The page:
Today it’s 4 weeks since I began “practicing what I preach” when it comes to a low carb high healthy fat diet and to be frank, the results have astounded me. Over the last two years, I’ve been reading through the literature on this topic and while I knew that eating this way could produce significant results – I had no idea that it would be possible to see blood sugar and blood pressure come down this much in this short a time, especially given how well, and much I eat. Then there is the weight and inches lost. This is a summary of my progress to date.
Out of Denial
Part of this ‘journey’ of getting healthy myself, has been to come out of denial.
When we ‘deny’ something, we say it is untrue – but it was not as though I was deliberately deceiving myself or anyone else about my health, I was simply omitting to find out the magnitude of reality.
In psychological terms, I was in denial.
Out of Diabetes Denial
In the first entry in this journal, I mentioned how I didn’t know how high my blood sugar was because I hadn’t measured it in ages. I hadn’t had my HbA1C measured in a year and a half. I didn’t want to know how bad it was. Despite being a Dietitian with a post graduate degree in Human Nutrition, I didn’t want to know how unhealthy I was.
Now, I have a date that I’m going to have my labs run, and that’s at the beginning of June 2017.
Because it will be 3 months since I began this journey and I want to know what my labs show as it takes that long for HbA1C to reflect the dietary change. It takes 3 months for the red blood cells in our bodies to turn over and HbA1C measures the amount of glucose bound to hemoglobin (glycated hemoglobin). Having my HbA1C measured in 3 months will show my average plasma glucose level since I started eating a low carb, high healthy fat diet.
Using good scientific methodology, I should have measured my fasting blood glucose and HbA1C at baseline – before I started to change what I am doing and then measure them again in 3 months. That way, I could calculate the magnitude of change.
There’s one small problem.
I have a long-standing physician who is my age and who would have without question, sent me home with prescription for a oral diabetes medicine – likely metformin once the results came in. I know that my blood sugar has been ~12 mmol/L because that’s what it would be this past month when I would eat more ~ 50 gm of carbs. Before I started this journey, I was eating significantly more carbs than that.
Furthermore, the previous three years, my fasting blood glucose was 7.9 mmol/L (Feb 2013), 9.1 mmol/L (Sept 2014) and 9.7 (Aug 2015). Extrapolating that data to the present date brings it pretty close to 12 mmol/L.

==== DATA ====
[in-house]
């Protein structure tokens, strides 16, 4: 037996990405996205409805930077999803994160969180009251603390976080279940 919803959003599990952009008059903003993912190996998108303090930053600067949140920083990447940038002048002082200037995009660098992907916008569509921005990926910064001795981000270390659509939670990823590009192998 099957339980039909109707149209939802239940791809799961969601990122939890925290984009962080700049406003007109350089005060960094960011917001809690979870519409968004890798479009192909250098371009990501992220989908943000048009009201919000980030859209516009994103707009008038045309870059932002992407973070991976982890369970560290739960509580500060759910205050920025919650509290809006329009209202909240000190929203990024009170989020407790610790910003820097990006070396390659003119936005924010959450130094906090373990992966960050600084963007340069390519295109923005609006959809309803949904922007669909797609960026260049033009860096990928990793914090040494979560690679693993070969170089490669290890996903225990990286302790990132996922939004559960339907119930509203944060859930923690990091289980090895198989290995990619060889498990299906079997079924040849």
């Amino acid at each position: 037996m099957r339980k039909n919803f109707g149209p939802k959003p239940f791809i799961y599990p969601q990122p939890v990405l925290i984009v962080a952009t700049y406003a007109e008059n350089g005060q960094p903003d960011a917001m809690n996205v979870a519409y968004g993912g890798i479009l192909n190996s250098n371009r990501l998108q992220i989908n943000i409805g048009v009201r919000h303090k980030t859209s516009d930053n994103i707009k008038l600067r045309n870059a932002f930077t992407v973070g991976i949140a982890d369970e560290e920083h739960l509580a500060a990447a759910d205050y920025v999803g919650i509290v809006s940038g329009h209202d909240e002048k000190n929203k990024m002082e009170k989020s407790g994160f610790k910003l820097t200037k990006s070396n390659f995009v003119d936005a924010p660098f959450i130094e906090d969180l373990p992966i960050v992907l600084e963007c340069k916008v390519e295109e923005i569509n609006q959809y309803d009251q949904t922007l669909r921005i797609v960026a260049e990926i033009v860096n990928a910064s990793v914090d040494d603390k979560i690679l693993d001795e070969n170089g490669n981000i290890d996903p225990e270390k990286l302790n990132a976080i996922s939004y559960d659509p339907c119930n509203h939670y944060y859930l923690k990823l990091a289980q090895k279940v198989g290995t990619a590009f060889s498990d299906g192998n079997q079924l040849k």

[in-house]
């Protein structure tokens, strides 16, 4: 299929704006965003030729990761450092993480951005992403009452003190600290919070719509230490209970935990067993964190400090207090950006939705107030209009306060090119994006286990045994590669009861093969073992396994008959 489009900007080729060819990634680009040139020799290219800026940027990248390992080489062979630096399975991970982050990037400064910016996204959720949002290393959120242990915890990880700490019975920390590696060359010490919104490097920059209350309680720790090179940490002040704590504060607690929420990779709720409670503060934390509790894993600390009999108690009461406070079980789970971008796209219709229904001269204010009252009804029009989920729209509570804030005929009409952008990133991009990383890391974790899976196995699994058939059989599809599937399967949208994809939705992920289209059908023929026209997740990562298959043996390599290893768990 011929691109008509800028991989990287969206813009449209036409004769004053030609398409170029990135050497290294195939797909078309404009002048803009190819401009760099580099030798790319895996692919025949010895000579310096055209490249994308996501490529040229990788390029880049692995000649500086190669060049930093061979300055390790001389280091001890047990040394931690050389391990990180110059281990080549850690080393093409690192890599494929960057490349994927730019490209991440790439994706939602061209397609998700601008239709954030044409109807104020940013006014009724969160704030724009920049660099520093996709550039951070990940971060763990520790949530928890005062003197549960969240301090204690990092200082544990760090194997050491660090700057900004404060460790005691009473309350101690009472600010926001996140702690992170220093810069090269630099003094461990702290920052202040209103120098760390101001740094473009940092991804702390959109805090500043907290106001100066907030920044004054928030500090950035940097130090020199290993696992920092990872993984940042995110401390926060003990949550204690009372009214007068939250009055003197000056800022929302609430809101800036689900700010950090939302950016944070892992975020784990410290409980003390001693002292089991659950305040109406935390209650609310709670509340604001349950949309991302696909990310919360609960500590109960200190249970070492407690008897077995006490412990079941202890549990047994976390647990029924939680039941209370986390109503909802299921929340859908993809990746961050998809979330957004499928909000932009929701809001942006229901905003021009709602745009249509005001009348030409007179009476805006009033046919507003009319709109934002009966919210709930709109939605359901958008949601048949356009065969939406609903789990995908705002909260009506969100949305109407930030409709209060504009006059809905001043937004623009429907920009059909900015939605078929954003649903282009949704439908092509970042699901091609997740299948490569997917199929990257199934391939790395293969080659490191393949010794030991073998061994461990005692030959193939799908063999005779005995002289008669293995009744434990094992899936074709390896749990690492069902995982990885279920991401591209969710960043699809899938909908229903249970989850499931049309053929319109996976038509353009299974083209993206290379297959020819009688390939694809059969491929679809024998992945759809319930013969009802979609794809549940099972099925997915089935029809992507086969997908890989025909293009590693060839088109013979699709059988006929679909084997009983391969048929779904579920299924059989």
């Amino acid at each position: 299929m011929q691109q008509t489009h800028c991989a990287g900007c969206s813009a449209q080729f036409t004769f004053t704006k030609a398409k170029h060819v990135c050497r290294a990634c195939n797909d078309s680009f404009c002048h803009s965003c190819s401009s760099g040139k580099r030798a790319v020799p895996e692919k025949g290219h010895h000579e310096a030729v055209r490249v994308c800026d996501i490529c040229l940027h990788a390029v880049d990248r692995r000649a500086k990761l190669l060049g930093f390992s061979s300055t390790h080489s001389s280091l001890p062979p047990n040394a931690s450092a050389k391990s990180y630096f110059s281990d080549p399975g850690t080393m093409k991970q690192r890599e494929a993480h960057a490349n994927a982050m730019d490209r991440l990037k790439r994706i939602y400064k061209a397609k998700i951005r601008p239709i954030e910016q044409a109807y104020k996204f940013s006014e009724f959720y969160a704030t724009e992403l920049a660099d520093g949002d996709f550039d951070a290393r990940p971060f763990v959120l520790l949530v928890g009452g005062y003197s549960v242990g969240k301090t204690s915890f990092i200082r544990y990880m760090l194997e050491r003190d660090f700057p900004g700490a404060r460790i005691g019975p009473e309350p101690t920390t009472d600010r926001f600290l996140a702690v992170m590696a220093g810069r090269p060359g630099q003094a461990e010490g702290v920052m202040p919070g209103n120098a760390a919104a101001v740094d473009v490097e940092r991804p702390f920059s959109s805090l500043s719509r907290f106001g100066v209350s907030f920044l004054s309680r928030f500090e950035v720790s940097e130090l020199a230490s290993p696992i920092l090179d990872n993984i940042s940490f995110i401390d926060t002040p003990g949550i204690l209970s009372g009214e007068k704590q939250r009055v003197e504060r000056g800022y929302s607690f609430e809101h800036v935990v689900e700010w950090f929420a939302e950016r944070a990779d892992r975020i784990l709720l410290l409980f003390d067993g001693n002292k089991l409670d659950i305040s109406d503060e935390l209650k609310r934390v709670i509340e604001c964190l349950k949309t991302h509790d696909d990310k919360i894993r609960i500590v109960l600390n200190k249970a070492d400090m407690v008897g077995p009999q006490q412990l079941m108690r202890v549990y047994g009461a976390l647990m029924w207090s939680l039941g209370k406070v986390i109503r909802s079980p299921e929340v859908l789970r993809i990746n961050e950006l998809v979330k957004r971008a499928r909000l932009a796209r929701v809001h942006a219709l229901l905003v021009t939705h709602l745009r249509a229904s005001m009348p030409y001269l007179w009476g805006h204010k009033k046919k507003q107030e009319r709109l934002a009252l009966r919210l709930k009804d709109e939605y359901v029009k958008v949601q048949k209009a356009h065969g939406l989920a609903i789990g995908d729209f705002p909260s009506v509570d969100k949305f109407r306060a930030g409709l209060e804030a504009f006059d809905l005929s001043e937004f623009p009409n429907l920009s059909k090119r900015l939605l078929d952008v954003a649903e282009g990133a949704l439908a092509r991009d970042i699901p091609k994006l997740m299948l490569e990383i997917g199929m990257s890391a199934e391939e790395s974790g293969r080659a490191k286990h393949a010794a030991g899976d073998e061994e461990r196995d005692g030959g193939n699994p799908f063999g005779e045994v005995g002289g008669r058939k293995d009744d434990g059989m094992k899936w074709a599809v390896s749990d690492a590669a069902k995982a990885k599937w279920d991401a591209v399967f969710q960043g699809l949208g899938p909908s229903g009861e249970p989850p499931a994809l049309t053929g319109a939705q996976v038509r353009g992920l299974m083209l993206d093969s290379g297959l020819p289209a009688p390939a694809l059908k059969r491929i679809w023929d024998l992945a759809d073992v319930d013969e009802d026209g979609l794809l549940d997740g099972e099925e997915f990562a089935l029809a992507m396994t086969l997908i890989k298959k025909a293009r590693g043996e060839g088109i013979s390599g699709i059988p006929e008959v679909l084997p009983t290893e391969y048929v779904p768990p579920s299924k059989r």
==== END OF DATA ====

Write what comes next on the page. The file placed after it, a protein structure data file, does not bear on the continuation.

Note: I am not advocating for anyone not to take oral diabetes medication, if prescribed it. It was my choice, as an allied healthcare professional to take an alternate route before being prescribed medication.
out of Hypertension Denial
Without question, prior to a month ago, I would have been diagnosed with hypertension (high blood pressure) as the first week of this journey, my blood pressure was 1/3 of the time in Stage 2 Hypertension with one hypertensive emergency (i.e. higher than Stage 3 hypertension) and 50% of the time I was in Stage 1 hypertension, with the remaining ~ 15% in pre-hypertension.
The last time my GP measured my blood pressure was a year and a half ago (Aug 2015), I was straddling Stage 1 and Stage 2 hypertension.
It’s not rocket-science to figure out that had I gone to my doctor following my hypertensive emergency, I would have come home with a prescription for hydrochlorothiazide, a diuretic-based blood pressure medication.
Note: I’m not advocating for anyone to avoid taking anti-hypertensive medication, if prescribed it. As a healthcare professional, I chose a different route before being prescribed medication.
Instead, that ridiculously high blood pressure was the impetus for me to change. That day, I became my ‘first client’. That day, I began practicing what I preach. I began eating low carb, high healthy fat, myself.
out of Dyslipemia (Cholesterol) Denial
I have no idea what my lipids were when I started changing how I eat, but I know what they were for the last 3 consecutive years. My LDL cholesterol (so-called “bad cholesterol”) was hovering around 3.00 mmol/L, with the normal range for low risk individuals being 1.50-3.39 mmol/L. However due to having Diabetes as well as a family history of high cholesterol, I am high risk and my LDL levels need to be ≤ 2.00 mmol/L.
My HDL cholesterol (so-called “good cholesterol”) was high; ranging between 1.76 mmol/L three years ago, to 1.91 mmol/L two years ago, to 2.25 mmol/L – significantly above the 1.10 mmol/L cutoff, however my GP did not consider that protective. As he told me, he only looks at LDL as the determination for putting someone on lipid lowering medication (statins). Assuming my HDL continued to be around the 2.00 mmol/L mark, more than likely had I had lab tests done now, I would have come home from his office with atorvastatin (brand name: Lipitor) or one of the other statin medication – just as he told me he would do a year and a half ago.